Position Statement on High-Stakes Testing
Position Statement on High-Stakes Testing
Position Statement on High-Stakes Testing

AERA Position Statement on High-Stakes Testing in Pre-K – 12 Education

Adopted July 2000

The American Educational Research Association (AERA)is the nation's largest professional organization devoted to the scientific study of education. The AERA seeks to promote educational policies and practices that credible scientific research has shown to be beneficial, and to discourage those found to have negative effects. From time to time, the AERA issues statements setting forth its research-based position on educational issues of public concern. One such current issue is the increasing use of high-stakes tests as instruments of educational policy.

This position statement on high-stakes testing is based on the 1999 Standards for Educational and Psychological Testing. The Standards represent a professional consensus concerning sound and appropriate test use in education and psychology. They are sponsored and endorsed by the AERA together with the American Psychological Association (APA) and the National Council on Measurement in Education (NCME). This statement is intended as a guide and a caution to policy makers, testing professionals, and test users involved in high-stakes testing programs. However, the Standards remain the most comprehensive and authoritative statement by the AERA concerning appropriate test use and interpretation.

Many states and school districts mandate testing programs to gather data about student achievement over time and to hold schools and students accountable. Certain uses of achievement test results are termed "high stakes" if they carry serious consequences for students or for educators. Schools may be judged according to the school-wide average scores of their students. High school-wide scores may bring public praise or financial rewards; low scores may bring public embarrassment or heavy sanctions. For individual students, high scores may bring a special diploma attesting to exceptional academic accomplishment; low scores may result in students being held back in grade or denied a high school diploma.

These various high-stakes testing applications are enacted by policy makers with the intention of improving education. For example, it is hoped that setting high standards of achievement will inspire greater effort on the part of students, teachers, and educational administrators. Reporting of test results may also be beneficial in directing public attention to gross achievement disparities among schools or among student groups. However, if high-stakes testing programs are implemented in circumstances where educational resources are inadequate or where tests lack sufficient reliability and validity for their intended purposes, there is potential for serious harm. Policy makers and the public may be misled by spurious test score increases unrelated to any fundamental educational improvement; students may be placed at increased risk of educational failure and dropping out; teachers may be blamed or punished for inequitable resources over which they have no control; and curriculum and instruction may be severely distorted if high test scores per se, rather than learning, become the overriding goal of classroom instruction.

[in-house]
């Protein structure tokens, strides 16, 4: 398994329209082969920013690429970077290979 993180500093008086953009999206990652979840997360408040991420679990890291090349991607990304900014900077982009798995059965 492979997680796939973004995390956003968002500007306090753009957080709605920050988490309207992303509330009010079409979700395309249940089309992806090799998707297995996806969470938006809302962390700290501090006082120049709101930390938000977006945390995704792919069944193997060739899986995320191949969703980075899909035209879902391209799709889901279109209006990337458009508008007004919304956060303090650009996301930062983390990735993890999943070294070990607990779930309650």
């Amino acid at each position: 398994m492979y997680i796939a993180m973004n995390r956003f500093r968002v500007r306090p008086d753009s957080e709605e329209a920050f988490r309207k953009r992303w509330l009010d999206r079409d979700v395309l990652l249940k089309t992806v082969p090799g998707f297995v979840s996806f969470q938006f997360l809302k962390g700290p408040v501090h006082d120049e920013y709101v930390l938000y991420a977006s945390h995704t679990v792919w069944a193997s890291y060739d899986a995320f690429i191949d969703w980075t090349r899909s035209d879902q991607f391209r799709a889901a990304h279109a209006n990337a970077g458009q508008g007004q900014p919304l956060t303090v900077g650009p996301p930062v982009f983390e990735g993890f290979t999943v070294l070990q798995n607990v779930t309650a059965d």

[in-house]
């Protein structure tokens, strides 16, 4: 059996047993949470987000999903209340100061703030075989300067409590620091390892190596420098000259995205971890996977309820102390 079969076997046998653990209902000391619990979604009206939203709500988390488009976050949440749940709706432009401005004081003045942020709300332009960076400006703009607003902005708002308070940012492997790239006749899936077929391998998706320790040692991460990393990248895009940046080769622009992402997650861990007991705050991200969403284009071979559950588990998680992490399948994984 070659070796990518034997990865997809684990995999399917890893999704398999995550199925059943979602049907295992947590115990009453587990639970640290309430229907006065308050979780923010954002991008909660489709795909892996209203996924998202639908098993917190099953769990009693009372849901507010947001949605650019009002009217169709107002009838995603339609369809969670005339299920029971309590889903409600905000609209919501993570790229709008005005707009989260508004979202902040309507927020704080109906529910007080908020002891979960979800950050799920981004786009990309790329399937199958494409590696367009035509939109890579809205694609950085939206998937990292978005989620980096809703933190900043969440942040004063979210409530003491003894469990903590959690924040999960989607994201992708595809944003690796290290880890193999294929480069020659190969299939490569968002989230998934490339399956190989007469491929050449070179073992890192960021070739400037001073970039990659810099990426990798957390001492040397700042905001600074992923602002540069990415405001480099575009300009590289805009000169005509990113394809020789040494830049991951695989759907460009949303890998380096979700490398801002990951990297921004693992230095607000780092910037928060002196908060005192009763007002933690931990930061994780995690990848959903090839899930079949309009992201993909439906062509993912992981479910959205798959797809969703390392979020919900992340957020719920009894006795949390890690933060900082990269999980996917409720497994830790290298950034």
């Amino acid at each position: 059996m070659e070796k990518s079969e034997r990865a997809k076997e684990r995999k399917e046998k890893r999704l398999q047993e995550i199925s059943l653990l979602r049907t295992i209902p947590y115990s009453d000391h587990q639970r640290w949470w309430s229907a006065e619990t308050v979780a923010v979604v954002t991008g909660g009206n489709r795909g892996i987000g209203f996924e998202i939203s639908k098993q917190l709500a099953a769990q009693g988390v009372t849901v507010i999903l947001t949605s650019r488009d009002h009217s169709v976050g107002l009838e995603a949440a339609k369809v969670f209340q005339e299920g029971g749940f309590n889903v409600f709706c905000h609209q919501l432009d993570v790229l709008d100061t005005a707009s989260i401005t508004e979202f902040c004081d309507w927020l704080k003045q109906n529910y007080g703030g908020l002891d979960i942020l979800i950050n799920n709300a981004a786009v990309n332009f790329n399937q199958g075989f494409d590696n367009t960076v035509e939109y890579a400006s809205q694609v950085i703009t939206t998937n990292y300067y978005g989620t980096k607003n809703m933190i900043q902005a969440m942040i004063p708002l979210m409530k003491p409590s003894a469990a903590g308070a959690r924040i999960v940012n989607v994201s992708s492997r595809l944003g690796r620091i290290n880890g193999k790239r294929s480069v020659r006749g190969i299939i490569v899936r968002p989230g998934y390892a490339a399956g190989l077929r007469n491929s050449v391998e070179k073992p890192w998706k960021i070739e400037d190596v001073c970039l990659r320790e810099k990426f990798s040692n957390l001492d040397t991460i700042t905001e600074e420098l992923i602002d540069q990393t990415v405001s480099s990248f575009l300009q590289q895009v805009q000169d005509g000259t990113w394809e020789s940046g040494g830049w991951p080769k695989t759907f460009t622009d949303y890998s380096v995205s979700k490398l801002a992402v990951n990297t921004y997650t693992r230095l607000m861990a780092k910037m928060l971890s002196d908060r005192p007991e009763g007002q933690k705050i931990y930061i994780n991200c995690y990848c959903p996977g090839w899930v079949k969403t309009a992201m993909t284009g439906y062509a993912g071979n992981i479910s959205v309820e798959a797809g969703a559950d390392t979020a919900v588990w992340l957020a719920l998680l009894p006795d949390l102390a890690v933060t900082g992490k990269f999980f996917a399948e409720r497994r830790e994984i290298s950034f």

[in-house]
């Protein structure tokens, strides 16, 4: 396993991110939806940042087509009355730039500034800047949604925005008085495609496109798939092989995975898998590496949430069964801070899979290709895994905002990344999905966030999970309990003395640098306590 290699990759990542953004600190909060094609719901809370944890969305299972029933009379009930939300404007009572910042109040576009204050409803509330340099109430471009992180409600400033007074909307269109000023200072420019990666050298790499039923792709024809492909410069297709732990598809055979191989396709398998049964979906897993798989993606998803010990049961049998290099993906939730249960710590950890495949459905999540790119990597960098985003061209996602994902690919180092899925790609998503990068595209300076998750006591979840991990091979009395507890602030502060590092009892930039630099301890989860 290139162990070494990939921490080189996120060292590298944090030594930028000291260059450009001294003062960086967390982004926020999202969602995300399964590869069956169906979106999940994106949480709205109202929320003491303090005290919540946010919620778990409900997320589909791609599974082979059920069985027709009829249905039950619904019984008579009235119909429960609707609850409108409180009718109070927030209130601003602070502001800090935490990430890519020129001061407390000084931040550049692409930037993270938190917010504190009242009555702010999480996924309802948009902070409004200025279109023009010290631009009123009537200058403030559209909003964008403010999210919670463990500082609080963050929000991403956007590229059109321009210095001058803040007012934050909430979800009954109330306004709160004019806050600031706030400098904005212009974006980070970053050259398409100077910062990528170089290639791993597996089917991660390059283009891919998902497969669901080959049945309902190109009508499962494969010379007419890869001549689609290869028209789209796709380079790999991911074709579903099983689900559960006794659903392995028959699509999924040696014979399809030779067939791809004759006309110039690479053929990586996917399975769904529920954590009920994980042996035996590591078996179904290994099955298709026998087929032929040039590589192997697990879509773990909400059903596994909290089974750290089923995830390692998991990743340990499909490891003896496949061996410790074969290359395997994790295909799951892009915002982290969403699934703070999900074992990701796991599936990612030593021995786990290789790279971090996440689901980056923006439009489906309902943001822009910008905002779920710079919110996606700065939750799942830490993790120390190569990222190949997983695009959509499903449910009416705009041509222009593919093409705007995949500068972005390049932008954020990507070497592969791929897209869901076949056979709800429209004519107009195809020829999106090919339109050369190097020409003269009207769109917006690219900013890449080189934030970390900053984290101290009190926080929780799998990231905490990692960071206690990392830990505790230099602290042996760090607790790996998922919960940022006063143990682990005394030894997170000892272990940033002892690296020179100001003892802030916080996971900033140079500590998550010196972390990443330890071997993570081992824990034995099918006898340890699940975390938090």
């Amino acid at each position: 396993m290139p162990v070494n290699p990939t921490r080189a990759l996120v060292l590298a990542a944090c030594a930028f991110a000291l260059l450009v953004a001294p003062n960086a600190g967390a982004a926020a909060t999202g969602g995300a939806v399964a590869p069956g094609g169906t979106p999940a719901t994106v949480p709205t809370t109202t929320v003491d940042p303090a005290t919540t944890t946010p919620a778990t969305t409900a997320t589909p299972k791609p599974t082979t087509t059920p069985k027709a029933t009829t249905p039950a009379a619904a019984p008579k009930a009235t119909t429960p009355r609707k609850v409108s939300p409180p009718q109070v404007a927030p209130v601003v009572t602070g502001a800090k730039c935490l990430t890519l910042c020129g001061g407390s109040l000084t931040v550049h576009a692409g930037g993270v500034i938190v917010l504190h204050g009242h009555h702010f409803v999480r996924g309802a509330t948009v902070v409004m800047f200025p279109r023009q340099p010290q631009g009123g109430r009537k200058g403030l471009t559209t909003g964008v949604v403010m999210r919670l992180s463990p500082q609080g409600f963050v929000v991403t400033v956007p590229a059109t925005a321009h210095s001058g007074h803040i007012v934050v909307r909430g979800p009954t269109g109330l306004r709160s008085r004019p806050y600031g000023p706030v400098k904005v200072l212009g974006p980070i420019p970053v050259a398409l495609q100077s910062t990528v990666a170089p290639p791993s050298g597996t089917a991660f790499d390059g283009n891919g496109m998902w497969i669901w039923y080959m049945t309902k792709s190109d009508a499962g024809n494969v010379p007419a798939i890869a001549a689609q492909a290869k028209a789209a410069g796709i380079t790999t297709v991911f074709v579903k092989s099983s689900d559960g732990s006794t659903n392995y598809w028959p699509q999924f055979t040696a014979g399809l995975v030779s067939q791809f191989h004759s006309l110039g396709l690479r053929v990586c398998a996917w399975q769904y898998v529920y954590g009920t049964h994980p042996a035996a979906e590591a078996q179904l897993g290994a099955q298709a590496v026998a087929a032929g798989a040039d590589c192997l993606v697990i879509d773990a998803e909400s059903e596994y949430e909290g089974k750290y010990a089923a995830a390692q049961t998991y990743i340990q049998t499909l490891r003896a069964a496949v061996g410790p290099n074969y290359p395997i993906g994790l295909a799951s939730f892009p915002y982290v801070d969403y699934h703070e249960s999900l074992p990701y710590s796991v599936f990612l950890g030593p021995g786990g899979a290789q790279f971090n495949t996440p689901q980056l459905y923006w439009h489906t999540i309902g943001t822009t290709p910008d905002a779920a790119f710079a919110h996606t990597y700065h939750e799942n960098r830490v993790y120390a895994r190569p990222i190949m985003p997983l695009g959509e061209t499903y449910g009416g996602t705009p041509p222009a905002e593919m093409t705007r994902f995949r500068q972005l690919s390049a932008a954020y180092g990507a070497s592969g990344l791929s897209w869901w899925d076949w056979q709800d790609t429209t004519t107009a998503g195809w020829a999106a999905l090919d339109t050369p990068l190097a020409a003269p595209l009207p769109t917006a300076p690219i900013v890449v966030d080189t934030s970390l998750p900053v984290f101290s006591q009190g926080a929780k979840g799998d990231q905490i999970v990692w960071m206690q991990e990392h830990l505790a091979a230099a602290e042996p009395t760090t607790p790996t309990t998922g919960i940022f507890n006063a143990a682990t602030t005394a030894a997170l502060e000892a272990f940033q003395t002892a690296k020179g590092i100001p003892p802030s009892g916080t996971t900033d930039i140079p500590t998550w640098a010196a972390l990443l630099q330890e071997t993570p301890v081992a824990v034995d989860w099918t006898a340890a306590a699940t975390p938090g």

This statement sets forth a set of conditions essential to sound implementation of high-stakes educational testing programs. It is the position of the AERA that every high-stakes achievement testing program in education should meet all of the following conditions:

Protection Against High-Stakes Decisions Based on a Single Test
Decisions that affect individual students' life chances or educational opportunities should not be made on the basis of test scores alone. Other relevant information should be taken into account to enhance the overall validity of such decisions. As a minimum assurance of fairness, when tests are used as part of making high-stakes decisions for individual students such as promotion to the next grade or high school graduation, students must be afforded multiple opportunities to pass the test. More importantly, when there is credible evidence that a test score may not adequately reflect a student's true proficiency, alternative acceptable means should be provided by which to demonstrate attainment of the tested standards.

Adequate Resources and Opportunity to Learn 
When content standards and associated tests are introduced as a reform to change and thereby improve current practice, opportunities to access appropriate materials and retraining consistent with the intended changes should be provided before schools, teachers, or students are sanctioned for failing to meet the new standards. In particular, when testing is used for individual student accountability or certification, students must have had a meaningful opportunity to learn the tested content and cognitive processes. Thus, it must be shown that the tested content has been incorporated into the curriculum, materials, and instruction students are provided before high-stakes consequences are imposed for failing examination. 

Validation for Each Separate Intended Use